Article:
Did not start. Didn’t even bother. Didn’t turn up. I hate that: I’ve always loved racing, sixty seven last year was testament to that. I would have had a hundred if it weren’t for a meddling injury and being coached rather more seriously from early September.
I had a choice to race today, and a chance to follow up on my first victory in the MET League (London cross country League for the uninitiated) last month with another. It would have been easy to say that I was unambiguously injured or ill, and that I had a cast iron reason for staying at home. I didn’t: I had a doubt (a calf strain), and had to assess the balance of value at stake. It ultimately came down to a subjective decision I wasn’t certain about.
Things very often happen like that. We live with doubt all our lives. I initially typed: ‘all our loves’, and sadly that’s often also true. A lot of the time we hold things back from the people we love most because we worry about how they’d react. As I’ll write about elsewhere, I spent a long time doing that with my parents in respect to mental health and the hopes I had, or didn’t have, for the future. That changed a lot in mid-June.
Their support and belief has been enormously important to me over the years, and I’m always delighted to know that I can offer them pride and hope through the simple act of running around in a circle.
I run, especially, for a couple of other people too.
As much as I’d like to think going to the world championships would have made some significant difference to the last weeks of my grandmother’s life, I know honestly that it wouldn’t. Ever since her death I’ve thought of lifting my hands skywards after every race win, to dedicate it to her memory. I did that at the last London cross country league race. To try and do it again today would not only be foolish, but it would also disregard her last piece of advice to me: “health is the most important”.
I also really wanted to run today for someone else who might have been there. I wanted to show them how much difference they’ve made to my life, within the small world of athletics, and outside it. These, I suppose, were relatively selfless or at least outward-facing motives.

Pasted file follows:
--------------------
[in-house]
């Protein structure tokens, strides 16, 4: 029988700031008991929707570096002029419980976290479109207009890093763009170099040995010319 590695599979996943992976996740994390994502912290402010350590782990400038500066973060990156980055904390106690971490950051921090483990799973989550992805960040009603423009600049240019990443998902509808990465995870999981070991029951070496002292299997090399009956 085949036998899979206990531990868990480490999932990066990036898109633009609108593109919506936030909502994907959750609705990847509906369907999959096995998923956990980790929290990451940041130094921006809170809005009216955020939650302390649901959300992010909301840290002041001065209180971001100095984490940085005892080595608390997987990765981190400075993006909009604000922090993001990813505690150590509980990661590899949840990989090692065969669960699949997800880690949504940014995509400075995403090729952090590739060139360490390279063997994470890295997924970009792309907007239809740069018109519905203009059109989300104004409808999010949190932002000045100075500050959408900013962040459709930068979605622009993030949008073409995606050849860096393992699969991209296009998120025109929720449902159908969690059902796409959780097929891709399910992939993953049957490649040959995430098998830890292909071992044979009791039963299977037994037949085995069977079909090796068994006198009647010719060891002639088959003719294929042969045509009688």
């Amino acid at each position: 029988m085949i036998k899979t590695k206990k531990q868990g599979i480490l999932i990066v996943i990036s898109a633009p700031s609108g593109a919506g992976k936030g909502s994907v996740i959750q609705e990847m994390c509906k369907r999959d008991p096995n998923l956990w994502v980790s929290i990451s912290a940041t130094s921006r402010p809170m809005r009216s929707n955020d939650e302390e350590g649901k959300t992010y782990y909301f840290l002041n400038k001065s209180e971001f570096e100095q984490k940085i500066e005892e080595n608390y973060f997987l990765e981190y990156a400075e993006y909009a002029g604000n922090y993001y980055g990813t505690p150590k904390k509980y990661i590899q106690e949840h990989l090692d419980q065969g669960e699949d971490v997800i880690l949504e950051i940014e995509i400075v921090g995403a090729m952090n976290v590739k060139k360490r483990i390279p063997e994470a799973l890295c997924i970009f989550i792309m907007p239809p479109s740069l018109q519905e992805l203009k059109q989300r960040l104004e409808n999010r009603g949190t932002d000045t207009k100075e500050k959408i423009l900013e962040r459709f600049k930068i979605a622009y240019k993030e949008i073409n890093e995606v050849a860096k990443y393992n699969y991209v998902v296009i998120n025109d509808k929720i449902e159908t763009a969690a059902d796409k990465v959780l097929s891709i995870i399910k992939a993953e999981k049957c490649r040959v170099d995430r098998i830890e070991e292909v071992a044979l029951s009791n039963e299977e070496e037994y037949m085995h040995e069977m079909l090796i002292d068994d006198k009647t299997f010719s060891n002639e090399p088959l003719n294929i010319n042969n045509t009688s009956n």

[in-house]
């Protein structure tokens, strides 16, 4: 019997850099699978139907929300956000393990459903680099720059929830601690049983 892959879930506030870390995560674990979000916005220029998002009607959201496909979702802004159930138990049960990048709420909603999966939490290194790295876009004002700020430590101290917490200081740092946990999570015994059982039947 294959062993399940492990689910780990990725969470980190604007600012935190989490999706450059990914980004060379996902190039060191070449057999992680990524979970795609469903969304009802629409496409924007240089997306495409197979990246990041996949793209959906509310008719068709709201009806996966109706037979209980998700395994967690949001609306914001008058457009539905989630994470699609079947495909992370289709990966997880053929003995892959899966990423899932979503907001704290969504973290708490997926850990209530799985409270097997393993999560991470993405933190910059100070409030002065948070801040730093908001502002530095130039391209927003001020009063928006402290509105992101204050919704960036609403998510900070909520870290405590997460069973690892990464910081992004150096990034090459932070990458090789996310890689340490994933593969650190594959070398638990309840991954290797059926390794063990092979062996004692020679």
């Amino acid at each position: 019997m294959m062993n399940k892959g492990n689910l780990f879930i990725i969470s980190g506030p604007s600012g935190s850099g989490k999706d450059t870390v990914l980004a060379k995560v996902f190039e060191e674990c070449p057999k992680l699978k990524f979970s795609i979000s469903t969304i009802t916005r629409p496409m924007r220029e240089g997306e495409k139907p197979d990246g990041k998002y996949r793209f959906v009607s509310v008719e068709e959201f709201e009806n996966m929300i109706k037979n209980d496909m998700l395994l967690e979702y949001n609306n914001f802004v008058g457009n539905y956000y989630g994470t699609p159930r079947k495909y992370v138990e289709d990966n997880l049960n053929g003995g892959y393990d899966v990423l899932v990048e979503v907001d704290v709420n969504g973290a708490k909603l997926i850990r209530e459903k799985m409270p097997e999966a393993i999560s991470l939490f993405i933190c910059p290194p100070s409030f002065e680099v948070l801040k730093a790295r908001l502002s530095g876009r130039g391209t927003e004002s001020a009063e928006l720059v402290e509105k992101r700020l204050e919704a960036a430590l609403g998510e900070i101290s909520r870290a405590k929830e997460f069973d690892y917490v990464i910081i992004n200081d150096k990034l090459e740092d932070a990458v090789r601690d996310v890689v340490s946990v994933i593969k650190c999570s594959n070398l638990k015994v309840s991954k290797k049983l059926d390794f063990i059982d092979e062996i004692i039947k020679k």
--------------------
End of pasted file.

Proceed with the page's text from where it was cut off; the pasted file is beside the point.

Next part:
Yet, I also wanted to run for my ego. I wanted to show off, and have the chance to demonstrate just how good I was. I wanted to win, and that’s not wrong in itself. I wanted to be seen winning, and that’s something I’m less comfortable with. Is it wrong? For me, yes: that’s not who I want to be.
I often enjoy finding lines of writing and pieces of poetry that I can keep aside for later use, like a spare Oyster card (incidentally necessary this week as I lost mine) or a bit of tupperware that’s just the right size for that salad you always make.
This one’s significant for lots of reasons I might share elsewhere, but it stands more than well enough alone:
Your absence goes through me like a needle through thread
Everything I do is stitched with its colour
I so often think about granny when I race. In one session in April, I told myself, rather firmly: ‘remember why you’re here Kirky’ (because I never just call myself Adam). It worked, and I produced something that was perhaps even better than I managed in races last summer.
I have the chance to earn my first Irish vest in two weeks. If I do, she’ll never see it. Her absence in an existential sense breaks my heart.
That’s the thing with hearts though. They don’t stop beating when they break metaphorically, they don’t give up. We shouldn’t either, nor use that as a reason to withdraw from the world. I did that before, in very different circumstances, and on many occasions last summer I needed to be brave enough not to. I will again in the future.
That said, I also need the courage to walk away from a race like this rather than taking a risk. Another friend I spoke to this week said that I was a bit of an adrenaline junkie. She was right, as much as I might like to pretend otherwise.
I’m ‘writing‘ (in a very loose sense, like I used to be ‘reading‘ 10 books at a time) another piece called ‘hooked on risk‘. I’m pleased to be able to let myself off the hook on this occasion, and put my health before my desire to roll the dice and show off.
There’s far more I could write, but I’ll reluctantly admit that, like speeches, these pieces are often better short than long.
My grandmother, and so many other people we care about, may be gone, but they are not lost to us. We should pick up the thread and carry on, rather than leaving it behind. We owe them that much.